If you’re coming back to work on less hours than you worked before, it’s vital you consider what you won’t be doing – and who is going to do it instead. If you’re working four days a week instead of five, what 20% of your role is going to be deferred, delegated or ditched altogether? When you drop a percentage of your role, think strategically. What do you need to hang onto for personal satisfaction, meaning and career advancement? Whilst it might not be possible to retain the parts of the role you want, you need to give it some thought before you have the conversation with your line manager.
Even if you’re coming back to the same hours it’s worth giving some thought to what you are going to:
This is about coming back on purpose, intent on being effective (doing the right things) as well as being efficient (getting them done in timely fashion).
4. Biggest task first
If you’re a list-lover you probably like getting stuck into e-mails and other quick wins at the start of your working day. This is a mistake. When you’re time poor those precious, freshest hours at the start of the working day need to be spent on your most challenging tasks. Spend 90 minutes tackling the most important thing and then move into e-mail management and quick wins as a break from the intense work.
5. Five minute starts
We’ve all had those times when we’ve had such a big task in front of us and we haven’t known where to start, so we didn’t. We delayed until another day thinking that the passage of time is going to make it easier for us. Wrong! The best way to get moving is to commit a small chunk of time, even just five minutes, to getting it going. Those five minutes are about getting over your inertia and once you’ve started to ‘move’ it’ll feel easier and you’re likely to work beyond the initial time you set yourself.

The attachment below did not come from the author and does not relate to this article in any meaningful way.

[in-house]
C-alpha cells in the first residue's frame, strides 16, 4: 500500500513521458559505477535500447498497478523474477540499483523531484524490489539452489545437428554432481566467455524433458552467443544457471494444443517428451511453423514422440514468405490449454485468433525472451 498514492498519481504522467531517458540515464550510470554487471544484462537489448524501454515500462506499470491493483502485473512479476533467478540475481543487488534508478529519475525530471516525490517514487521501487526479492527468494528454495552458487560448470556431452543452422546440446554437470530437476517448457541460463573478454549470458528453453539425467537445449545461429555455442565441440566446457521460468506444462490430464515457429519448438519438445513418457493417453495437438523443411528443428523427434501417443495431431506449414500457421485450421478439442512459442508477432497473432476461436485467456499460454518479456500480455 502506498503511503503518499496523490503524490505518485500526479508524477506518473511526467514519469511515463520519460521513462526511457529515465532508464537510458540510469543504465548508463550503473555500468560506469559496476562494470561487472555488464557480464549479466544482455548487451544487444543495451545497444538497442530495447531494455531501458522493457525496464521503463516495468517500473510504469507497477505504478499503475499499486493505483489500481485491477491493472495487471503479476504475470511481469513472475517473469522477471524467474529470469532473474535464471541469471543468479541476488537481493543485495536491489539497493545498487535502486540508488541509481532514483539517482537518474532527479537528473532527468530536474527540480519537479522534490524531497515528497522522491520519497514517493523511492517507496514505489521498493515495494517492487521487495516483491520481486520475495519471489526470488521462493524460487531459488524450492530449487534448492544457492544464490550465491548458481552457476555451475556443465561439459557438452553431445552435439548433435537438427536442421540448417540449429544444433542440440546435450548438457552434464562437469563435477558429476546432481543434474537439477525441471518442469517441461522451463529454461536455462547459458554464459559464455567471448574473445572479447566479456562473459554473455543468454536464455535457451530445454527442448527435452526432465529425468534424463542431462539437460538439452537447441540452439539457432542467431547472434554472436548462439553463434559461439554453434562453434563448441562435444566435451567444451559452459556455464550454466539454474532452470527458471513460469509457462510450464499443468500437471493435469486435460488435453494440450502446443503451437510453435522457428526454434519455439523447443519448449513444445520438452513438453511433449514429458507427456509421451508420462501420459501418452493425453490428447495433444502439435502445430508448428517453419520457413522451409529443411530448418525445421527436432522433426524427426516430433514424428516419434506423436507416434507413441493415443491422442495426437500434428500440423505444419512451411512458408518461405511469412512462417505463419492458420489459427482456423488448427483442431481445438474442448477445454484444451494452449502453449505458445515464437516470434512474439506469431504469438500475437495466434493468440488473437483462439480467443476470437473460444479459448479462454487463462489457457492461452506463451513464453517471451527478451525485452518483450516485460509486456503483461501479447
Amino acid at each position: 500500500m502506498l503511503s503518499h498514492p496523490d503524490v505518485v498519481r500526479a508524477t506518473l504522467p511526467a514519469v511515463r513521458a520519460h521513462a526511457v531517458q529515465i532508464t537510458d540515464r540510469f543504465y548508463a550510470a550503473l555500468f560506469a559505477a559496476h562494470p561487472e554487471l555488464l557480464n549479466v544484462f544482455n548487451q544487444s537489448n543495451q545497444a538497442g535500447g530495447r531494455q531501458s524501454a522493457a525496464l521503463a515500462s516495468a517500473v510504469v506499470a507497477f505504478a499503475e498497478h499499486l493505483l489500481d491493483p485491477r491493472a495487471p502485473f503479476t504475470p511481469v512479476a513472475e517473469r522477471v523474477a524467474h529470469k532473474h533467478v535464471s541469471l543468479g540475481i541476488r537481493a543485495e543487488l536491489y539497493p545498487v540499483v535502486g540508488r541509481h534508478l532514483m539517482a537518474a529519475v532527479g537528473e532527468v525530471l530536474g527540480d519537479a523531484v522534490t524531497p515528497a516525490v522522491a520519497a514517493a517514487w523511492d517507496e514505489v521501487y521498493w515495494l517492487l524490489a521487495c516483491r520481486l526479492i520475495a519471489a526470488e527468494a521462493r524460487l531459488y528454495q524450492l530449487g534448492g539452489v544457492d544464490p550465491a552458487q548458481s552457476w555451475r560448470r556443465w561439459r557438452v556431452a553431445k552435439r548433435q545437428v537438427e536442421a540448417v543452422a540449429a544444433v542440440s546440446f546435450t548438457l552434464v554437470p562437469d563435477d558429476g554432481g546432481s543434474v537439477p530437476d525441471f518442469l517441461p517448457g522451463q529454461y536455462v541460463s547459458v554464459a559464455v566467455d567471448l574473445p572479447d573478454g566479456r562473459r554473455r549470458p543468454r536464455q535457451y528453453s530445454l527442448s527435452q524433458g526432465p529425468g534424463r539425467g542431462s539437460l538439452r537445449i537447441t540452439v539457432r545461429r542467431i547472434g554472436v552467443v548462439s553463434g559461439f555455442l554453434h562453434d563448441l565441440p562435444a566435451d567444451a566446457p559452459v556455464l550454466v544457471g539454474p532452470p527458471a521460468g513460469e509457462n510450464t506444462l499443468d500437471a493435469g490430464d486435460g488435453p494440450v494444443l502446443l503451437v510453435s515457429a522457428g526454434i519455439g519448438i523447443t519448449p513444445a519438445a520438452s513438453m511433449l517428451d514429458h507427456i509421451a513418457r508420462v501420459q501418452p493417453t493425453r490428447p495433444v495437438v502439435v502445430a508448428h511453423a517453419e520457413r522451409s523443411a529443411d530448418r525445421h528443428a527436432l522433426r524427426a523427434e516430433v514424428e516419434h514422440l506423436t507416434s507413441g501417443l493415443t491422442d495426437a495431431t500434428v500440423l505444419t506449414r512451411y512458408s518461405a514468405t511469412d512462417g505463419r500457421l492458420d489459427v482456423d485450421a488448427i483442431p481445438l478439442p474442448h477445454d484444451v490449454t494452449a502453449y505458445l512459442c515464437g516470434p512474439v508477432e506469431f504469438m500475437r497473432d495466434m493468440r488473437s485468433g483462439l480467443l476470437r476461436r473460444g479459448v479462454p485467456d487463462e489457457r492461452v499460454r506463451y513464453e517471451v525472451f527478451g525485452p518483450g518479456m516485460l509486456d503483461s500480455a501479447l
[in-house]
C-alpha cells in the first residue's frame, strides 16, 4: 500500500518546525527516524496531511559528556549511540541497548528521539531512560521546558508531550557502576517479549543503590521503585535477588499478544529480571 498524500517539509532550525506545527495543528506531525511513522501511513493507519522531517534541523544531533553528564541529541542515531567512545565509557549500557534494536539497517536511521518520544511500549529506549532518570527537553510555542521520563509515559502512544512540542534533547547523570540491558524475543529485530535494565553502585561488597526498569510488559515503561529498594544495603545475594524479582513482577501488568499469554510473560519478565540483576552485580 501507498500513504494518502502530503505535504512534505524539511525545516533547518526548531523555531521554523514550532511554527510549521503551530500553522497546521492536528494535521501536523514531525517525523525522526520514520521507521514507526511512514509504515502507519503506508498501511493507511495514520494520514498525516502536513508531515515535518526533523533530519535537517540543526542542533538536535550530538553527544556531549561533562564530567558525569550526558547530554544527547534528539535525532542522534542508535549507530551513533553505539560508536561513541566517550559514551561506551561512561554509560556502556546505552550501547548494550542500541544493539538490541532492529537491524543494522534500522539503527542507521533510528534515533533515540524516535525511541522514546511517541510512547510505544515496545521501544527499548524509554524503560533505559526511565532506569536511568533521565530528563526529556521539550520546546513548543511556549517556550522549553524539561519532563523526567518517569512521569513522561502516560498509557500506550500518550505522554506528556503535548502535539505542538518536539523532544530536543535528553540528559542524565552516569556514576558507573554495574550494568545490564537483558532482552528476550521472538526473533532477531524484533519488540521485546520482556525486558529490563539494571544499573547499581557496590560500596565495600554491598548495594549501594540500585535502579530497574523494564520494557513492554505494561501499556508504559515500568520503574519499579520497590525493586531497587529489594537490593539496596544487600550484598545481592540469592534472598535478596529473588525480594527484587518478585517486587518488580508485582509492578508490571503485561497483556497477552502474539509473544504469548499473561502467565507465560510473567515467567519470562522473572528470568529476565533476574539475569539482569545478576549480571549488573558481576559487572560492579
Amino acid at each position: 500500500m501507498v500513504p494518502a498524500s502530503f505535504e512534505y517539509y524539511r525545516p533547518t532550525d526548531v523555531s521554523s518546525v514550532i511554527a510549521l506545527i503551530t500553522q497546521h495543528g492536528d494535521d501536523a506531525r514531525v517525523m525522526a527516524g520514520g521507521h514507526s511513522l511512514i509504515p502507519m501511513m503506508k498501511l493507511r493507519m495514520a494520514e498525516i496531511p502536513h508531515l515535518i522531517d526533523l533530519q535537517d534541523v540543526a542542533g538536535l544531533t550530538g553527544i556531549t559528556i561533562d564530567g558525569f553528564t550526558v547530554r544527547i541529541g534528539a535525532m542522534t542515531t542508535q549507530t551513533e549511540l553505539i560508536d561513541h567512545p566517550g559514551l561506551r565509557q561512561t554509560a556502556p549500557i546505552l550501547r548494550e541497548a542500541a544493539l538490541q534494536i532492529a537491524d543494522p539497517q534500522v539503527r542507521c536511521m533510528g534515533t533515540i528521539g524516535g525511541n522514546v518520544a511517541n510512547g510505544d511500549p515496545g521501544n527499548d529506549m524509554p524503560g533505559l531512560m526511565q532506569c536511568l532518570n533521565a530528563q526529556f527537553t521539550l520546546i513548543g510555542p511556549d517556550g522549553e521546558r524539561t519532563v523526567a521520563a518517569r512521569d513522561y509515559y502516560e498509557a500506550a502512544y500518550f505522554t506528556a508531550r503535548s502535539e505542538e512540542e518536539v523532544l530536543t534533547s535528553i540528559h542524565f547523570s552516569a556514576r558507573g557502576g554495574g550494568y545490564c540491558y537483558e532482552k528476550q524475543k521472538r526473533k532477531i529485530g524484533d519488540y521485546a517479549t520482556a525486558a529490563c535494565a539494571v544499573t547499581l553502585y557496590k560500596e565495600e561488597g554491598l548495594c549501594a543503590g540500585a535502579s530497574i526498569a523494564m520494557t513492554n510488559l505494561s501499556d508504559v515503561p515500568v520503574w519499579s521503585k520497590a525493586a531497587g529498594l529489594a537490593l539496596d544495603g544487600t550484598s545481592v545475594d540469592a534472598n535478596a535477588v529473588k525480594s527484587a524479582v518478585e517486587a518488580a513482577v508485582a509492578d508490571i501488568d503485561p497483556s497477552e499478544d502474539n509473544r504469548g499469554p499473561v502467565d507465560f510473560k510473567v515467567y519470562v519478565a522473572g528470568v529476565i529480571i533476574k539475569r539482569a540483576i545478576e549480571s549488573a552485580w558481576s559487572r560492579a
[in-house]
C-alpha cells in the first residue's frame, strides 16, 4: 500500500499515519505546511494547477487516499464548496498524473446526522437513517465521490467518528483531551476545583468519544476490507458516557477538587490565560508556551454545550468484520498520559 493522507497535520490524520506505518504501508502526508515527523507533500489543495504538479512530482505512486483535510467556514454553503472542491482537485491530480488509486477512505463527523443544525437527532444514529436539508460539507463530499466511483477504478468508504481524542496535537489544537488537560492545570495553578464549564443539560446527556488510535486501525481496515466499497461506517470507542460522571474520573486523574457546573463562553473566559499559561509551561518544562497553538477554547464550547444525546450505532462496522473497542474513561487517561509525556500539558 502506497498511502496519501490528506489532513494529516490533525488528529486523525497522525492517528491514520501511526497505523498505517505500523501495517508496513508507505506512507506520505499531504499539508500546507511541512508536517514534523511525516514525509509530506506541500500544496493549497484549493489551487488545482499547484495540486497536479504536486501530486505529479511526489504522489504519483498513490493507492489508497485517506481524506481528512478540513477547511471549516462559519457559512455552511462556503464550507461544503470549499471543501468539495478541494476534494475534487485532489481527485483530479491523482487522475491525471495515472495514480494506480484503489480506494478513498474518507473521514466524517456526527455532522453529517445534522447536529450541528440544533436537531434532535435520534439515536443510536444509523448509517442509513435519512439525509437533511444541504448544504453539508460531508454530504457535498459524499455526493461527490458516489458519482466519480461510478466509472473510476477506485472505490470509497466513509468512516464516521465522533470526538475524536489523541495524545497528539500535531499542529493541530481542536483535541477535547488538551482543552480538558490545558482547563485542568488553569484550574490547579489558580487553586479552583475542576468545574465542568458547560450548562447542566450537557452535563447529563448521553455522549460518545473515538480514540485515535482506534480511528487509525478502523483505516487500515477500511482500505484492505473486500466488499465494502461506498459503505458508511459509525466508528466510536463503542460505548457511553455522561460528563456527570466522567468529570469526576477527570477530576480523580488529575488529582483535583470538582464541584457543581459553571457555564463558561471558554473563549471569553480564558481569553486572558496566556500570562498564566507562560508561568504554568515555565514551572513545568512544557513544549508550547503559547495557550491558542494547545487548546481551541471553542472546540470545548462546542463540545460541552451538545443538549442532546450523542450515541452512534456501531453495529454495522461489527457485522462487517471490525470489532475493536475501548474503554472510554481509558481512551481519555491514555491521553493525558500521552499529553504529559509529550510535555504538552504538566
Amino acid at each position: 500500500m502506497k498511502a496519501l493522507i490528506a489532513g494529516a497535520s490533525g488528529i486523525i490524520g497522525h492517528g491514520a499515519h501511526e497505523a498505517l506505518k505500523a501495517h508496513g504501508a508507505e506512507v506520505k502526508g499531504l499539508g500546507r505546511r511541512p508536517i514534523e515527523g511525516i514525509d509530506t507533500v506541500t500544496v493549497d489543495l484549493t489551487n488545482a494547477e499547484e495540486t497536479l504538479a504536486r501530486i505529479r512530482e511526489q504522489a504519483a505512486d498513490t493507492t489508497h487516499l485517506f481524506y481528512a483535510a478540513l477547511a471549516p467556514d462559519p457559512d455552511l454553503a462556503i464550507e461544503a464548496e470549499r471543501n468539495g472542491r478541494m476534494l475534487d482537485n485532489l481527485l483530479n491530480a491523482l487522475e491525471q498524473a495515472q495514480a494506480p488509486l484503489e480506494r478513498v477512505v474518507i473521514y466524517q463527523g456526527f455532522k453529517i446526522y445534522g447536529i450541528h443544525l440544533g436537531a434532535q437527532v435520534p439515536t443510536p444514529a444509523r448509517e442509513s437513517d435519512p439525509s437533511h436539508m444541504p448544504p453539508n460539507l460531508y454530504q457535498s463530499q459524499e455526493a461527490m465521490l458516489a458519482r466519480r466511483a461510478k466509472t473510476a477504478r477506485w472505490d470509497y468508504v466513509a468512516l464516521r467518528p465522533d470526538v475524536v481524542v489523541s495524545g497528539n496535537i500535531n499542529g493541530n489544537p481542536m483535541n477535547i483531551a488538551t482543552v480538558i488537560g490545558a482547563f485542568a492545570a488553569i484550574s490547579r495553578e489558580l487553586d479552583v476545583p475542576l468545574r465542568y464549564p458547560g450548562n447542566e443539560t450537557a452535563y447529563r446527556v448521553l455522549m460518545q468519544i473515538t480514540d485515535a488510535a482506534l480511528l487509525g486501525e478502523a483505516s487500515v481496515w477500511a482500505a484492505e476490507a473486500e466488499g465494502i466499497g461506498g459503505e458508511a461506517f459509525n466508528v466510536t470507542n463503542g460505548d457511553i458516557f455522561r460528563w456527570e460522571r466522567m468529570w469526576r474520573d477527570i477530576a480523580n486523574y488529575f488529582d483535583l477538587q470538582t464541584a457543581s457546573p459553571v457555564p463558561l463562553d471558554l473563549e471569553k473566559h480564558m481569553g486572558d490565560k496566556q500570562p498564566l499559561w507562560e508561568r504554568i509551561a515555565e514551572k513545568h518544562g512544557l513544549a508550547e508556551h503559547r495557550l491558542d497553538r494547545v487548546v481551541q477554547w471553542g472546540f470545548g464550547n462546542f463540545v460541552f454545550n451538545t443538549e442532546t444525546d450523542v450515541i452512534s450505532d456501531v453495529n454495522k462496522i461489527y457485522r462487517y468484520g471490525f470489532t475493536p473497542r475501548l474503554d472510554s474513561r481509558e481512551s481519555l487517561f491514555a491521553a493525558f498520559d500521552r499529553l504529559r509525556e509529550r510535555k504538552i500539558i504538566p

From Wikipedia: The Pomodoro Technique is a time management method developed by Francesco Cirillo in the late 1980s. The technique uses a timer to break down work into intervals, traditionally 25 minutes in length, separated by short breaks. These intervals are named pomodoros, the plural in English of the Italian word pomodoro (tomato), after the tomato-shaped kitchen timer that Cirillo used as a university student.
You probably know this experience well: you write a to-do list for the week and find you only get half of it done. You’ve been full-on all week so you really don’t understand what happened. This is a classic and it’s because most of us are pretty poor at accurately predicting how long a task will take us. This is where time-boxing comes in: allocating a set amount of time to do a task. Be it writing a report, producing an outline for a lecture, preparing a pitch deck or reviewing customer feedback, you can choose how much time to give it and then no more. Activities have a way of filling whatever time we give them and our minds tend to be much more focused when there’s a deadline. Try allocating 45 minutes to a task that usually dribbles on for two hours and see what happens….